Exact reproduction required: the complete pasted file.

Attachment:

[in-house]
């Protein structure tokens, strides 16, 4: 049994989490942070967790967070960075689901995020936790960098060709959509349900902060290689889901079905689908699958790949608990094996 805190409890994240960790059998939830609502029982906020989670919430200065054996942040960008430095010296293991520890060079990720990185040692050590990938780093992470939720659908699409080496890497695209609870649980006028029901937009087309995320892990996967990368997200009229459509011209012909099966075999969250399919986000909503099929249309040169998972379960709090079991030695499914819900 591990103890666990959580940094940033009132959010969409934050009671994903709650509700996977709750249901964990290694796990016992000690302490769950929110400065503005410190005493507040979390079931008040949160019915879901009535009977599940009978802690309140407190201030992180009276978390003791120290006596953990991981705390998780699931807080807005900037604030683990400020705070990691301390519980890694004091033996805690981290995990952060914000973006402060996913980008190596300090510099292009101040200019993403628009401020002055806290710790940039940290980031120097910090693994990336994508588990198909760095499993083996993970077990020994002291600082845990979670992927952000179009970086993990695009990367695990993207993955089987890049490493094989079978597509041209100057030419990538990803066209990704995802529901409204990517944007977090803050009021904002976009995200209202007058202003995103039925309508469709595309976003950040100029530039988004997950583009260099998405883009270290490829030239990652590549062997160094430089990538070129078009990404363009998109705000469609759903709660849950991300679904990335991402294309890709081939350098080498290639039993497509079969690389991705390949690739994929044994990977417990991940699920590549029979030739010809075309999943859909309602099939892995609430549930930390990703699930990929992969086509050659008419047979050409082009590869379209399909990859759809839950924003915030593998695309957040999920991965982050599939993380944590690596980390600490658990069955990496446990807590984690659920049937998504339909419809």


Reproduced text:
[in-house]
């Protein structure tokens, strides 16, 4: 049994989490942070967790967070960075689901995020936790960098060709959509349900902060290689889901079905689908699958790949608990094996 805190409890994240960790059998939830609502029982906020989670919430200065054996942040960008430095010296293991520890060079990720990185040692050590990938780093992470939720659908699409080496890497695209609870649980006028029901937009087309995320892990996967990368997200009229459509011209012909099966075999969250399919986000909503099929249309040169998972379960709090079991030695499914819900 591990103890666990959580940094940033009132959010969409934050009671994903709650509700996977709750249901964990290694796990016992000690302490769950929110400065503005410190005493507040979390079931008040949160019915879901009535009977599940009978802690309140407190201030992180009276978390003791120290006596953990991981705390998780699931807080807005900037604030683990400020705070990691301390519980890694004091033996805690981290995990952060914000973006402060996913980008190596300090510099292009101040200019993403628009401020002055806290710790940039940290980031120097910090693994990336994508588990198909760095499993083996993970077990020994002291600082845990979670992927952000179009970086993990695009990367695990993207993955089987890049490493094989079978597509041209100057030419990538990803066209990704995802529901409204990517944007977090803050009021904002976009995200209202007058202003995103039925309508469709595309976003950040100029530039988004997950583009260099998405883009270290490829030239990652590549062997160094430089990538070129078009990404363009998109705000469609759903709660849950991300679904990335991402294309890709081939350098080498290639039993497509079969690389991705390949690739994929044994990977417990991940699920590549029979030739010809075309999943859909309602099939892995609430549930930390990703699930990929992969086509050659008419047979050409082009590869379209399909990859759809839950924003915030593998695309957040999920991965982050599939993380944590690596980390600490658990069955990496446990807590984690659920049937998504339909419809």